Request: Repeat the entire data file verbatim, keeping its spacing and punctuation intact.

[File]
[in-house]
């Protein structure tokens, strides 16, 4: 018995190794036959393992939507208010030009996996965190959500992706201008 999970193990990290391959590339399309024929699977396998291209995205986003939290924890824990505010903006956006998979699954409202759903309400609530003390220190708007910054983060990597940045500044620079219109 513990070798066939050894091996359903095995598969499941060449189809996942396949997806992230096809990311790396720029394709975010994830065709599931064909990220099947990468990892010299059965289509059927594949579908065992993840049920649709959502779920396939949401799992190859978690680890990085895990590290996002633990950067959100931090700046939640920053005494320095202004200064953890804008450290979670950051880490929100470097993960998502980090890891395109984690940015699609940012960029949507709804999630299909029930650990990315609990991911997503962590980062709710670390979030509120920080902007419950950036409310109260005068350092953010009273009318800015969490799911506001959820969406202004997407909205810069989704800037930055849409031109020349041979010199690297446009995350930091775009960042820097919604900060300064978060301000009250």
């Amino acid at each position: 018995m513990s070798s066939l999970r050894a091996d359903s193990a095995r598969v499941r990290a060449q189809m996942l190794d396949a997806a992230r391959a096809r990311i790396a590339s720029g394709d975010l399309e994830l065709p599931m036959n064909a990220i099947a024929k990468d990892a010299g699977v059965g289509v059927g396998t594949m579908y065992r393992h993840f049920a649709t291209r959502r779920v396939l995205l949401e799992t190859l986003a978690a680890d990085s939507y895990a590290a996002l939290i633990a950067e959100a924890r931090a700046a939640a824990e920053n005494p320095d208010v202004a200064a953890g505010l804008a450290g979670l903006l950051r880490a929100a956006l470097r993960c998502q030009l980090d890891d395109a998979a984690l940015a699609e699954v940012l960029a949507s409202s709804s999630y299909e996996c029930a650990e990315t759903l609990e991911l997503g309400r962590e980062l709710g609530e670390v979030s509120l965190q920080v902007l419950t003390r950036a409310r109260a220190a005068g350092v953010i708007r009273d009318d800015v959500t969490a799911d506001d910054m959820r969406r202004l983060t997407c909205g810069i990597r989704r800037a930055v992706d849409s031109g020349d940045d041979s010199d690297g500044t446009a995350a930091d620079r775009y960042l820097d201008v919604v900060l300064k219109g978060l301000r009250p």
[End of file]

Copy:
[in-house]
């Protein structure tokens, strides 16, 4: 018995190794036959393992939507208010030009996996965190959500992706201008 999970193990990290391959590339399309024929699977396998291209995205986003939290924890824990505010903006956006998979699954409202759903309400609530003390220190708007910054983060990597940045500044620079219109 513990070798066939050894091996359903095995598969499941060449189809996942396949997806992230096809990311790396720029394709975010994830065709599931064909990220099947990468990892010299059965289509059927594949579908065992993840049920649709959502779920396939949401799992190859978690680890990085895990590290996002633990950067959100931090700046939640920053005494320095202004200064953890804008450290979670950051880490929100470097993960998502980090890891395109984690940015699609940012960029949507709804999630299909029930650990990315609990991911997503962590980062709710670390979030509120920080902007419950950036409310109260005068350092953010009273009318800015969490799911506001959820969406202004997407909205810069989704800037930055849409031109020349041979010199690297446009995350930091775009960042820097919604900060300064978060301000009250």
């Amino acid at each position: 018995m513990s070798s066939l999970r050894a091996d359903s193990a095995r598969v499941r990290a060449q189809m996942l190794d396949a997806a992230r391959a096809r990311i790396a590339s720029g394709d975010l399309e994830l065709p599931m036959n064909a990220i099947a024929k990468d990892a010299g699977v059965g289509v059927g396998t594949m579908y065992r393992h993840f049920a649709t291209r959502r779920v396939l995205l949401e799992t190859l986003a978690a680890d990085s939507y895990a590290a996002l939290i633990a950067e959100a924890r931090a700046a939640a824990e920053n005494p320095d208010v202004a200064a953890g505010l804008a450290g979670l903006l950051r880490a929100a956006l470097r993960c998502q030009l980090d890891d395109a998979a984690l940015a699609e699954v940012l960029a949507s409202s709804s999630y299909e996996c029930a650990e990315t759903l609990e991911l997503g309400r962590e980062l709710g609530e670390v979030s509120l965190q920080v902007l419950t003390r950036a409310r109260a220190a005068g350092v953010i708007r009273d009318d800015v959500t969490a799911d506001d910054m959820r969406r202004l983060t997407c909205g810069i990597r989704r800037a930055v992706d849409s031109g020349d940045d041979s010199d690297g500044t446009a995350a930091d620079r775009y960042l820097d201008v919604v900060l300064k219109g978060l301000r009250p």